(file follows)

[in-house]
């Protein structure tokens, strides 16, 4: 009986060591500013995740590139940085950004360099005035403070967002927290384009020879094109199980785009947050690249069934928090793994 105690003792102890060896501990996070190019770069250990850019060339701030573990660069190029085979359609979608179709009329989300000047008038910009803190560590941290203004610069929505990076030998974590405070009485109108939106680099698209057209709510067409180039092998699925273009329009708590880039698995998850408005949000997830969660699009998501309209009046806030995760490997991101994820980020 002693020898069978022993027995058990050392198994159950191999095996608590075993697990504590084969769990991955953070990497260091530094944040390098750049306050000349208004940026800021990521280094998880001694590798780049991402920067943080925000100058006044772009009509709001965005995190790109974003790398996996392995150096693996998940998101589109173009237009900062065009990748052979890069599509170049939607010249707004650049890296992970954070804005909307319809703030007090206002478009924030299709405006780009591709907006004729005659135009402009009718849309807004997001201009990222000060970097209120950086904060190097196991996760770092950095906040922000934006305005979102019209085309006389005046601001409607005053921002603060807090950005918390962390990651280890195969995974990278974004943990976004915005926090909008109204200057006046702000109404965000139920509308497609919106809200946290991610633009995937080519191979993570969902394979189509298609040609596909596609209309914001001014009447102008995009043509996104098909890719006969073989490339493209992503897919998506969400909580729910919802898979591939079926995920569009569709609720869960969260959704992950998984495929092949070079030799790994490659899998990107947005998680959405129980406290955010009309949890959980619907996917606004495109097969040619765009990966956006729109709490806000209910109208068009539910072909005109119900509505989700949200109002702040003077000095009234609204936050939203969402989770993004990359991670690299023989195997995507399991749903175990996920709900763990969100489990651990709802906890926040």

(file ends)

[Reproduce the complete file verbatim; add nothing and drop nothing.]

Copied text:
[in-house]
């Protein structure tokens, strides 16, 4: 009986060591500013995740590139940085950004360099005035403070967002927290384009020879094109199980785009947050690249069934928090793994 105690003792102890060896501990996070190019770069250990850019060339701030573990660069190029085979359609979608179709009329989300000047008038910009803190560590941290203004610069929505990076030998974590405070009485109108939106680099698209057209709510067409180039092998699925273009329009708590880039698995998850408005949000997830969660699009998501309209009046806030995760490997991101994820980020 002693020898069978022993027995058990050392198994159950191999095996608590075993697990504590084969769990991955953070990497260091530094944040390098750049306050000349208004940026800021990521280094998880001694590798780049991402920067943080925000100058006044772009009509709001965005995190790109974003790398996996392995150096693996998940998101589109173009237009900062065009990748052979890069599509170049939607010249707004650049890296992970954070804005909307319809703030007090206002478009924030299709405006780009591709907006004729005659135009402009009718849309807004997001201009990222000060970097209120950086904060190097196991996760770092950095906040922000934006305005979102019209085309006389005046601001409607005053921002603060807090950005918390962390990651280890195969995974990278974004943990976004915005926090909008109204200057006046702000109404965000139920509308497609919106809200946290991610633009995937080519191979993570969902394979189509298609040609596909596609209309914001001014009447102008995009043509996104098909890719006969073989490339493209992503897919998506969400909580729910919802898979591939079926995920569009569709609720869960969260959704992950998984495929092949070079030799790994490659899998990107947005998680959405129980406290955010009309949890959980619907996917606004495109097969040619765009990966956006729109709490806000209910109208068009539910072909005109119900509505989700949200109002702040003077000095009234609204936050939203969402989770993004990359991670690299023989195997995507399991749903175990996920709900763990969100489990651990709802906890926040």